A documentarian walks into a bar . . .

Documentarian Joe Angio writes to us about seeing Eleventh Dream Day at Hanukkah 2004. And though by the time that anniversary rolls around, this daybook will be down for the count, the story’s too good not to share.  As it happens we also played with Eleventh Dream Day 14 years ago today at the Bowery Ballroom, and that’s good enough for me.  (I am particularly pleased with this anecdote because of its passing similarity to a joke that I have an inexplicable fondness for, one that is probably being excised from your finer joke books even as we speak.)  Here goes:

Eleventh Dream Day was opening during that year’s Hanukkah residency at Maxwell’s.  This was especially good news because they were my all-time favorite band from Chicago, my hometown.  In the late 80s-early 90s, I would have bet (and, sadly, lost) every last dollar that they would be the band to really put Chicago on the map.  While we had a burgeoning post-punk/indie scene, it was quite local and generally unknown nationally.  It used to insult my sense of civic pride that there were these great music scenes in Boston, Minneapolis—even Athens, GA!—though Chicago was still basically known as the home of Styx.  I just KNEW Eleventh Dream Day would change all that.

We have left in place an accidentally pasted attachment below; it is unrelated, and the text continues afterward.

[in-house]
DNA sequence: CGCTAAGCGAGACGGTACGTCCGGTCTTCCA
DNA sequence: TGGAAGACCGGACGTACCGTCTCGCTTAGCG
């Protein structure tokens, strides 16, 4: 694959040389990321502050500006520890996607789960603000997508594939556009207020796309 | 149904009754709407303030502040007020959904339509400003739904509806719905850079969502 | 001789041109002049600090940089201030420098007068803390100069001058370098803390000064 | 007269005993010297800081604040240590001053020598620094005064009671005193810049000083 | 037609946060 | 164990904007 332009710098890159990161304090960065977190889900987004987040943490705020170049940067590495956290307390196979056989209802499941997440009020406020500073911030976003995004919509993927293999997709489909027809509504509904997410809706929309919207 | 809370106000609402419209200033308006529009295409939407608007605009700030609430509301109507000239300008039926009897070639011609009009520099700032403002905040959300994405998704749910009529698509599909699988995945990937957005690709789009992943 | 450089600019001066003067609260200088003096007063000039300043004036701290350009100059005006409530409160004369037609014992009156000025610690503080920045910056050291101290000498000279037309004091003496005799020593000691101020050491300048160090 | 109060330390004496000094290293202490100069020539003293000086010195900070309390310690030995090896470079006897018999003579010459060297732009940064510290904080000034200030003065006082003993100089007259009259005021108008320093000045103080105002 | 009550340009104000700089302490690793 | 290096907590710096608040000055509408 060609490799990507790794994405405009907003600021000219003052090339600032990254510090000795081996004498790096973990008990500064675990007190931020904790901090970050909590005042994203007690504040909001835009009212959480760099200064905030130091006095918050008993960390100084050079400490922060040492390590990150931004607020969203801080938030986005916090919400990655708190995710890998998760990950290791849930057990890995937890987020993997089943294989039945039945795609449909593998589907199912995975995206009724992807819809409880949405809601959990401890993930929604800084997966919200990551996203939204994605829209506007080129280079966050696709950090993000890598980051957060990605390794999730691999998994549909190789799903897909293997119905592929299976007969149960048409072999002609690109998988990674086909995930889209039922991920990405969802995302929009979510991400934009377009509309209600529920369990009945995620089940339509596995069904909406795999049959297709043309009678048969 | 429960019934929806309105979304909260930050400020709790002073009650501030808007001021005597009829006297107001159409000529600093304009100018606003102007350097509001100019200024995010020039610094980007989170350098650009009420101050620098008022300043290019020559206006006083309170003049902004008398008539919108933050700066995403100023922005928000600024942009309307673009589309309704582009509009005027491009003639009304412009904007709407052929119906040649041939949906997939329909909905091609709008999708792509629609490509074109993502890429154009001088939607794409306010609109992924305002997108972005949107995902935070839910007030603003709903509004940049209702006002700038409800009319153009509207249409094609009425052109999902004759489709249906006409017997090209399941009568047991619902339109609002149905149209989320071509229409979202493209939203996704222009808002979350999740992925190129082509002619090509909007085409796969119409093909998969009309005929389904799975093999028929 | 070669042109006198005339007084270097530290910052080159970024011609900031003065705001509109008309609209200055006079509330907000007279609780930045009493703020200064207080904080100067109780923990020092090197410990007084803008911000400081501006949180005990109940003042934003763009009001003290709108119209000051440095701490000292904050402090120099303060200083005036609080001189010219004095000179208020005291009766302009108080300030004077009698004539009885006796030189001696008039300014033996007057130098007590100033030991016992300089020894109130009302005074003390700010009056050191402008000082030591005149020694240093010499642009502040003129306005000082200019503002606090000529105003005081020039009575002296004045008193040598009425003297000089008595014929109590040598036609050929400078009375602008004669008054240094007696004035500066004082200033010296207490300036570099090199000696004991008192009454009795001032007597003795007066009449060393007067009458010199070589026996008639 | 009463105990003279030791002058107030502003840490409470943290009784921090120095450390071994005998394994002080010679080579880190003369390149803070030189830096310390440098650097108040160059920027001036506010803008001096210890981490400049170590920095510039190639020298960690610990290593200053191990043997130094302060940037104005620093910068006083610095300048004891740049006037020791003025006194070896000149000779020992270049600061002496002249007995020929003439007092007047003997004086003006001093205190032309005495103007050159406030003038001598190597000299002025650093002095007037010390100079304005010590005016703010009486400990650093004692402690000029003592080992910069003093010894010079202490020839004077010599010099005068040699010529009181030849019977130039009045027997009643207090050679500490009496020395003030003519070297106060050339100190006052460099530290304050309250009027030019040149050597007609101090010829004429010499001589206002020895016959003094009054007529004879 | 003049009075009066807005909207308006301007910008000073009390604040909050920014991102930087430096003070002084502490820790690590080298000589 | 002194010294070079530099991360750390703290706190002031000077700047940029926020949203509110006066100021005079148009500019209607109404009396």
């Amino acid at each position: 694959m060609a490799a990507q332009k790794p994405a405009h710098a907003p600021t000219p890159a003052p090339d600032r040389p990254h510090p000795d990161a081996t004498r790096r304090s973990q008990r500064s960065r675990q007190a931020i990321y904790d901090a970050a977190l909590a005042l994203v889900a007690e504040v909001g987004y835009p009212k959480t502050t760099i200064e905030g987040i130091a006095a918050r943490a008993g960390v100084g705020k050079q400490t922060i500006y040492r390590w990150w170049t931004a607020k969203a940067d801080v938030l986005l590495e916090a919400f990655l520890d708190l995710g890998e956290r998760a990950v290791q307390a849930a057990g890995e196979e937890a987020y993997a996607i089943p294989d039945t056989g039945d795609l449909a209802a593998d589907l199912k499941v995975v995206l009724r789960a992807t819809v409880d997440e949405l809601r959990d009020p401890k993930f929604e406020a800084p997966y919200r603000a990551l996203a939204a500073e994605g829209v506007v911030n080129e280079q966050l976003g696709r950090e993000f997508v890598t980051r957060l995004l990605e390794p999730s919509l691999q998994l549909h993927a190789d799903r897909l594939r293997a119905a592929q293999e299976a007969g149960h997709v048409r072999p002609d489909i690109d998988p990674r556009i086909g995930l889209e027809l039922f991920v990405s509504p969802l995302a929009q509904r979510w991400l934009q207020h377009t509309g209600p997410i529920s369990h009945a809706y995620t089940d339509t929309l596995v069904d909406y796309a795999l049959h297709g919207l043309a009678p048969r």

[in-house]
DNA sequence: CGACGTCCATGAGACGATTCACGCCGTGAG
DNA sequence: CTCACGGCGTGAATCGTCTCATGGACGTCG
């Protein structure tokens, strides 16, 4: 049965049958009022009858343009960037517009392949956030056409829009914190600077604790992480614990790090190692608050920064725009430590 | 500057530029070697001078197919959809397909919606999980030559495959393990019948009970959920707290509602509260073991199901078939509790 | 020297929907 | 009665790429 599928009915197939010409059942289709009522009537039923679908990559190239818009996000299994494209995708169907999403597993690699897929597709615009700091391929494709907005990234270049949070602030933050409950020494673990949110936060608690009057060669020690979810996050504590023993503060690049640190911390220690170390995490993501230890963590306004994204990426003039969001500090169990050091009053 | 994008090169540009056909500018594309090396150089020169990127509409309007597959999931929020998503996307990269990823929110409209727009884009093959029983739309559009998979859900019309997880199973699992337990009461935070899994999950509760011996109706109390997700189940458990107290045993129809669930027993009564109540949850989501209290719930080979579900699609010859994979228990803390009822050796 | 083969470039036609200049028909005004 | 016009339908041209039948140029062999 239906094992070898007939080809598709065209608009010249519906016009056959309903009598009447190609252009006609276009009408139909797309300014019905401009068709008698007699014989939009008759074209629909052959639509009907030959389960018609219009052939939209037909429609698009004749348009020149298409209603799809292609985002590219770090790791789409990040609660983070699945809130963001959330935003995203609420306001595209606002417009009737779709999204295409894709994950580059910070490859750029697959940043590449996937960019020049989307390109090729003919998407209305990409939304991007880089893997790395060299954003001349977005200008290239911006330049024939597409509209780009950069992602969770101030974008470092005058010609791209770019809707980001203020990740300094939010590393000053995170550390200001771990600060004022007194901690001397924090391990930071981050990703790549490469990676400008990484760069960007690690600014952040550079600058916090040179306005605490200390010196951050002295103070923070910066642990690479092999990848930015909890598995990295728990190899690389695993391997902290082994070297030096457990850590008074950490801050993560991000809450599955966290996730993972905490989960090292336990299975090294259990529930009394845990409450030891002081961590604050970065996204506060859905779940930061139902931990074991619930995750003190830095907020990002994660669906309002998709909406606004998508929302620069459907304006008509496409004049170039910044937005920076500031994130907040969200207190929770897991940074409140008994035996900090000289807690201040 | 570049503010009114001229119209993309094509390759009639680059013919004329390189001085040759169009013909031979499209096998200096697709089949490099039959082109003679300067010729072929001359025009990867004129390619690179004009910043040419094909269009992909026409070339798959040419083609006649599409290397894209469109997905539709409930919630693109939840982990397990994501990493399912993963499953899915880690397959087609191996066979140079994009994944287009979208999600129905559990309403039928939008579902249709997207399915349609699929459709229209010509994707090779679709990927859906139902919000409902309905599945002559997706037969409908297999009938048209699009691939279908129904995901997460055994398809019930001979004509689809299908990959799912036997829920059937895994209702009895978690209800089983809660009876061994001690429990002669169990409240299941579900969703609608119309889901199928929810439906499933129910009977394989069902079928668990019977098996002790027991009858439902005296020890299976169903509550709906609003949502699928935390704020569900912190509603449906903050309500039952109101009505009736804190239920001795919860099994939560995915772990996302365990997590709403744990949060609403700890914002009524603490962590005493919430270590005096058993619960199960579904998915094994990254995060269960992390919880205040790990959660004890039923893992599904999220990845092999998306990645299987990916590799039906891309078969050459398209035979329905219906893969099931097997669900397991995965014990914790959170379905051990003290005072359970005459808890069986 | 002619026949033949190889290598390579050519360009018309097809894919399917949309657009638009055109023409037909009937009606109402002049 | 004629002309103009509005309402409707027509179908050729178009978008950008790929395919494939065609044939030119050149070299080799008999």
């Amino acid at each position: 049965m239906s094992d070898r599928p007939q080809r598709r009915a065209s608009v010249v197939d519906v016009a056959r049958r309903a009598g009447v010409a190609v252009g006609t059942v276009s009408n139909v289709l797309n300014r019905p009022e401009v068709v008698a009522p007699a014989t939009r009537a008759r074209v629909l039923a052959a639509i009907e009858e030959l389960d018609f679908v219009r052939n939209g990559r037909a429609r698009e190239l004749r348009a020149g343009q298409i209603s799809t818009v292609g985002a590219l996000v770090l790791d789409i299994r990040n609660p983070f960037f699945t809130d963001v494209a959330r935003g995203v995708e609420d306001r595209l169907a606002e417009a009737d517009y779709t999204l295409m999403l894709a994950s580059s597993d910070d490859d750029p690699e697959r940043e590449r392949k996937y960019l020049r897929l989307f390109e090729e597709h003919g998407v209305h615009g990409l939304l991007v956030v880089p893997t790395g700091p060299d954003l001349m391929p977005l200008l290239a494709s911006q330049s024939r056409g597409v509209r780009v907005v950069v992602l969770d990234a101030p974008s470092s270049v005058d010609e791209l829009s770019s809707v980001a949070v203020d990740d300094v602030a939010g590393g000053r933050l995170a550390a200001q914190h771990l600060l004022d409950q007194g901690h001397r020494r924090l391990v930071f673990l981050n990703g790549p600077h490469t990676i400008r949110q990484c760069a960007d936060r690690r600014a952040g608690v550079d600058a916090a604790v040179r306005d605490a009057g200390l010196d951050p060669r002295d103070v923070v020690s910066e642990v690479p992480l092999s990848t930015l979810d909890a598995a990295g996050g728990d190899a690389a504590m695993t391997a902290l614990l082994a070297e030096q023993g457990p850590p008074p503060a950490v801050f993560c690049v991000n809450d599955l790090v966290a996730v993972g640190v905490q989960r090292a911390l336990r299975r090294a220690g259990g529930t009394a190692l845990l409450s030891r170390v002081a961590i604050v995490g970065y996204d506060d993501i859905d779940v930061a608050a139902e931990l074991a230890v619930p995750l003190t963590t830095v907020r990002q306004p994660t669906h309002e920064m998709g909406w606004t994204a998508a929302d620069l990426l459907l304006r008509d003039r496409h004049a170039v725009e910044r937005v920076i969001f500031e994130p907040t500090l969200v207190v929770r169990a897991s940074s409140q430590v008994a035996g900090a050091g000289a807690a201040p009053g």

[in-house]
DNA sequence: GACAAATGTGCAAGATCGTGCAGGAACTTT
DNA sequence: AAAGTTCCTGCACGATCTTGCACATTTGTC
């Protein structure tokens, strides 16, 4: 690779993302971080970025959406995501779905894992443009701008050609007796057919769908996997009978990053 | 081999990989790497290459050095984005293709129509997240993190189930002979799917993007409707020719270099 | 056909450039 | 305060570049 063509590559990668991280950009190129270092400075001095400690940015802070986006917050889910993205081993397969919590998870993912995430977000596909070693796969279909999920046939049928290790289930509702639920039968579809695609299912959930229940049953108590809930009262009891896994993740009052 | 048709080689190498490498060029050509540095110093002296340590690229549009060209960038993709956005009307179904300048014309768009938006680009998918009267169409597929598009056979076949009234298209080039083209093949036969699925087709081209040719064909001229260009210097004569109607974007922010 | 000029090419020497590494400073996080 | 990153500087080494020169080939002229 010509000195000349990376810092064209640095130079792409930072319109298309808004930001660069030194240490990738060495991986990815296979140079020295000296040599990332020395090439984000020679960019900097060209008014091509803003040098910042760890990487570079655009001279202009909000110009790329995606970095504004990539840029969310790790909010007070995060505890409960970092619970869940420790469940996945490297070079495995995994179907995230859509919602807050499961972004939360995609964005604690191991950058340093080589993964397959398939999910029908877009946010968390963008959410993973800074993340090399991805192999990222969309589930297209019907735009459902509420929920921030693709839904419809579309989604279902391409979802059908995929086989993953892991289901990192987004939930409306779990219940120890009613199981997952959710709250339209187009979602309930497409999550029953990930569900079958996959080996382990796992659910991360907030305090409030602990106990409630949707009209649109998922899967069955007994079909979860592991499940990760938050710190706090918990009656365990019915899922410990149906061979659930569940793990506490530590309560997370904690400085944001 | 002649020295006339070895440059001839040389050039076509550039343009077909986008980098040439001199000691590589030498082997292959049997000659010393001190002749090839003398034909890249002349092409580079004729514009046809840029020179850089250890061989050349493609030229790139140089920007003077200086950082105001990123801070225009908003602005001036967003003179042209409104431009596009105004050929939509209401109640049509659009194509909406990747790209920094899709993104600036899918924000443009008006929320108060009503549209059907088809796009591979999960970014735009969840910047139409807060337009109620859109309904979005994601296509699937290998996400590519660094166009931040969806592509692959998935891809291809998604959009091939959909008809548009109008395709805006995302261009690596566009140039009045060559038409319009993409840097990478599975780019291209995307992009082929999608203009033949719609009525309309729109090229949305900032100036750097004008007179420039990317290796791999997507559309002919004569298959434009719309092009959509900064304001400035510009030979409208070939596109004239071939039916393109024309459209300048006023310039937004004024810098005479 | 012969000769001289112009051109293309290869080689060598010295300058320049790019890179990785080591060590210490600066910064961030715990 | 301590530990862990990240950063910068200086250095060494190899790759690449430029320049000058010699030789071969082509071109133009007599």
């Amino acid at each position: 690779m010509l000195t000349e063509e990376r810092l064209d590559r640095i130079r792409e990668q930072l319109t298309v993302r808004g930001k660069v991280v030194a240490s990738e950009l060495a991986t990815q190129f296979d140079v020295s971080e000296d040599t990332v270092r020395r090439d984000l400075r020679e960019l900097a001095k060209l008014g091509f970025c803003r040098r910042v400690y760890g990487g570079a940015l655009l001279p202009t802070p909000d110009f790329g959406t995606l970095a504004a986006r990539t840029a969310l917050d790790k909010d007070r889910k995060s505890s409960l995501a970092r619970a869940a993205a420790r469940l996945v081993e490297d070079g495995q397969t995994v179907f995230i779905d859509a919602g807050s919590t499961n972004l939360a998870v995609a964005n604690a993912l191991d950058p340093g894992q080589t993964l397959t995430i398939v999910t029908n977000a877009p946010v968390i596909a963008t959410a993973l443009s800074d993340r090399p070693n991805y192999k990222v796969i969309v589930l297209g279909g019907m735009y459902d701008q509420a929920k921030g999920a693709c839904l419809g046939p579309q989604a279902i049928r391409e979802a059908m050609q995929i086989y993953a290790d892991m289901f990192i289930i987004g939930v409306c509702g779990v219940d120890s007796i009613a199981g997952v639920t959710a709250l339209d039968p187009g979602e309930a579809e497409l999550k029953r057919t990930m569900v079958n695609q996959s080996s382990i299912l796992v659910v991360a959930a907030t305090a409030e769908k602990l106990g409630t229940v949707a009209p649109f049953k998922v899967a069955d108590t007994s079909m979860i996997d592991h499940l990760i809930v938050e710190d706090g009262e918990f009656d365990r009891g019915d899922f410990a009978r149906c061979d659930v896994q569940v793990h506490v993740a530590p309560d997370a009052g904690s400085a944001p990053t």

Back then, I lived a block from the Rainbo Club, which became my living room for a few years; one of the bartenders was EDD’s Rick Rizzo.  Even though Rainbo couldn’t be more laid-back and welcoming, I was always a bit starstruck in his presence, and my interactions with him never amounted to anything more than your typical bartender-customer relationship.

Cut to: Dec. 11, 2004 at Maxwell’s.  Eleventh Dream Day has finished their set and returned to the back room to watch that night’s comedian (Todd Barry?).  [Nope, Marc Maron.]  I go up to Rick and introduce myself, telling him, “You probably don’t remember me but you served me many drinks at the Rainbo back in the day.”  Rick shakes my hand and starts sizing me up.  I could just see the wheels spinning in his head as he tried to place this long-ago face.  Finally, he nods and says, “Jameson on the rocks, splash of water, right?”  Which, of course, is exactly what I ordered every single time in the Rainbo.  I’m not sure if this reflects more on Rick’s stellar bartending skills or my drinking habits but, either way, I was duly impressed!

Then Yo La Tengo came on and killed, sending me home with ringing ears yet again.

End of story.

Before we go–still loosely on the topic of Hanukkah–we’d like to wish a happy 7th birthday to Ronnie O’Brien of Weehawken.  It’s too much to hope that she’s as well dressed now as she was a baby.